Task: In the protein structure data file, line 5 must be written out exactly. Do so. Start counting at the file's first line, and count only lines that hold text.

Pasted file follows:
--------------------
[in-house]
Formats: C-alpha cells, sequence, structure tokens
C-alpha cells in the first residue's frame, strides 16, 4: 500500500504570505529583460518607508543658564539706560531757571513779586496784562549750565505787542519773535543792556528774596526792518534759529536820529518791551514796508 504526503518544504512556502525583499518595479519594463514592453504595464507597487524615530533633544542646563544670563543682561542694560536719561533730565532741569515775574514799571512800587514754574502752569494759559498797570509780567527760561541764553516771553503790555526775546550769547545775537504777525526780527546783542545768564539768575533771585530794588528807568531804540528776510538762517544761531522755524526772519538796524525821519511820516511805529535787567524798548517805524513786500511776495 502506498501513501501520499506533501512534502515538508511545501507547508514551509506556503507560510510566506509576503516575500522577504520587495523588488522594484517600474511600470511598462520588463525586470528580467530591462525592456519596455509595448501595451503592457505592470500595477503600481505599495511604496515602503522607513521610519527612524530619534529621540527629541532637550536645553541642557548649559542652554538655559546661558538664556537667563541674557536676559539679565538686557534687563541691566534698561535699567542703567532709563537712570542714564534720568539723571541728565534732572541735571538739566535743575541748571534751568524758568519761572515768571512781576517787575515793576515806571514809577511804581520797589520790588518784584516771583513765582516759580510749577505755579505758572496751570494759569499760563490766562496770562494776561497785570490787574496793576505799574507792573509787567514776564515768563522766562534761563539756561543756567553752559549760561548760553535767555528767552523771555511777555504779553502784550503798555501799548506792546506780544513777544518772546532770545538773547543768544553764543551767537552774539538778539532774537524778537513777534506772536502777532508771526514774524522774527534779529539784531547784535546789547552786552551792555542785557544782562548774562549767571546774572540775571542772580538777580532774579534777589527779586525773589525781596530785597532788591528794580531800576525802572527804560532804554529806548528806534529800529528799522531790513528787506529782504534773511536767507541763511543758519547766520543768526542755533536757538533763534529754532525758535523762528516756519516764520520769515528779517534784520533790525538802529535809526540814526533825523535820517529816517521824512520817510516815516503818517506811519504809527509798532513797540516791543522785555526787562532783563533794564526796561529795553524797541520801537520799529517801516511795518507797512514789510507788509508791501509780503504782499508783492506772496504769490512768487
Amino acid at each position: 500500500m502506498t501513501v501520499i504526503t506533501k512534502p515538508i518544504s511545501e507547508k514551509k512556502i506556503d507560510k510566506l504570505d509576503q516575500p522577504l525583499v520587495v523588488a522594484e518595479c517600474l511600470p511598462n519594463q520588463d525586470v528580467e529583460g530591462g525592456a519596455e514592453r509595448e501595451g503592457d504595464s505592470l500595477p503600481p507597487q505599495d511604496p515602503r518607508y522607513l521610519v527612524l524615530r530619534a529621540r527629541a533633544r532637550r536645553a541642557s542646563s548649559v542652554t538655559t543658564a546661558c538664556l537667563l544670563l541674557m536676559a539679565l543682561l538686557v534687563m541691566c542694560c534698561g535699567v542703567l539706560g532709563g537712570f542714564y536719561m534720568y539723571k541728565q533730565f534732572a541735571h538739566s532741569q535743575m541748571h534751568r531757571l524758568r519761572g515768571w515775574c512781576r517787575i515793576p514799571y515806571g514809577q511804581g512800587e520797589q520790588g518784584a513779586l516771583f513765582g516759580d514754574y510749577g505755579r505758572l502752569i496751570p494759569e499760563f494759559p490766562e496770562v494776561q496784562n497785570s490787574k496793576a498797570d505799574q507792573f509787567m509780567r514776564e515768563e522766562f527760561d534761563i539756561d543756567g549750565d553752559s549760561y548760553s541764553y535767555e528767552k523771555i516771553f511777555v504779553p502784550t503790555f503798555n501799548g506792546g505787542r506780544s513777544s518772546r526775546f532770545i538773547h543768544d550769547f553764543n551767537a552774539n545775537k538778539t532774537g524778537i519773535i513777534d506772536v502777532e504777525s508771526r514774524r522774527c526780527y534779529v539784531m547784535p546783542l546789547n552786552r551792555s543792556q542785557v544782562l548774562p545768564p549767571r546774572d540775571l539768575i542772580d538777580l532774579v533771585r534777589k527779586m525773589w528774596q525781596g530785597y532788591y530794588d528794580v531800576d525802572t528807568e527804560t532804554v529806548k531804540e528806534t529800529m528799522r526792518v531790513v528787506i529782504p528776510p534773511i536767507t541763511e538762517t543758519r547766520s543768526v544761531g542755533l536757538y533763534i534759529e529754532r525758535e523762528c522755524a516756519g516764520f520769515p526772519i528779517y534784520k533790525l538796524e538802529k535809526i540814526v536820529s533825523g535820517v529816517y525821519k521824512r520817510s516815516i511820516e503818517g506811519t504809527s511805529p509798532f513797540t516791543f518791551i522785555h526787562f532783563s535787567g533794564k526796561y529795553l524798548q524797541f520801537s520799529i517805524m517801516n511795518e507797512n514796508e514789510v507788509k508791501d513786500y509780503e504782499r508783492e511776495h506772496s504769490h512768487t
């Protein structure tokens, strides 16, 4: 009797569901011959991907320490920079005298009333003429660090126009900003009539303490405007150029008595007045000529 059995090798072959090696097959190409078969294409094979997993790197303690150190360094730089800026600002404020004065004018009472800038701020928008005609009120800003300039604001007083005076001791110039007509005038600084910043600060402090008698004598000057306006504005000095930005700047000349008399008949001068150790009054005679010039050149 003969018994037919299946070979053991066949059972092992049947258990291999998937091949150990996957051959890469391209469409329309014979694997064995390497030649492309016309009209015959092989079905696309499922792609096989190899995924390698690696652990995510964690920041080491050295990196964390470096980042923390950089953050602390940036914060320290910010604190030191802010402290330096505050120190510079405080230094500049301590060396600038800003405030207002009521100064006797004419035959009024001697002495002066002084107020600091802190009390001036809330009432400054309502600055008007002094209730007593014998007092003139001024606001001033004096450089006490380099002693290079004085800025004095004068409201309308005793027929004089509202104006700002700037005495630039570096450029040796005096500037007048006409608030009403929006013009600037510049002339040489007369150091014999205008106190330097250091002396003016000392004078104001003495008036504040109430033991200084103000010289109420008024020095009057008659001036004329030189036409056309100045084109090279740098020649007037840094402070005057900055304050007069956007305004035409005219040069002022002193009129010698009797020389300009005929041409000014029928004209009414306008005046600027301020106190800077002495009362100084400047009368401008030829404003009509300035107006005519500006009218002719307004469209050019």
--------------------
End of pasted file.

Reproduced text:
């Protein structure tokens, strides 16, 4: 009797569901011959991907320490920079005298009333003429660090126009900003009539303490405007150029008595007045000529 059995090798072959090696097959190409078969294409094979997993790197303690150190360094730089800026600002404020004065004018009472800038701020928008005609009120800003300039604001007083005076001791110039007509005038600084910043600060402090008698004598000057306006504005000095930005700047000349008399008949001068150790009054005679010039050149 003969018994037919299946070979053991066949059972092992049947258990291999998937091949150990996957051959890469391209469409329309014979694997064995390497030649492309016309009209015959092989079905696309499922792609096989190899995924390698690696652990995510964690920041080491050295990196964390470096980042923390950089953050602390940036914060320290910010604190030191802010402290330096505050120190510079405080230094500049301590060396600038800003405030207002009521100064006797004419035959009024001697002495002066002084107020600091802190009390001036809330009432400054309502600055008007002094209730007593014998007092003139001024606001001033004096450089006490380099002693290079004085800025004095004068409201309308005793027929004089509202104006700002700037005495630039570096450029040796005096500037007048006409608030009403929006013009600037510049002339040489007369150091014999205008106190330097250091002396003016000392004078104001003495008036504040109430033991200084103000010289109420008024020095009057008659001036004329030189036409056309100045084109090279740098020649007037840094402070005057900055304050007069956007305004035409005219040069002022002193009129010698009797020389300009005929041409000014029928004209009414306008005046600027301020106190800077002495009362100084400047009368401008030829404003009509300035107006005519500006009218002719307004469209050019």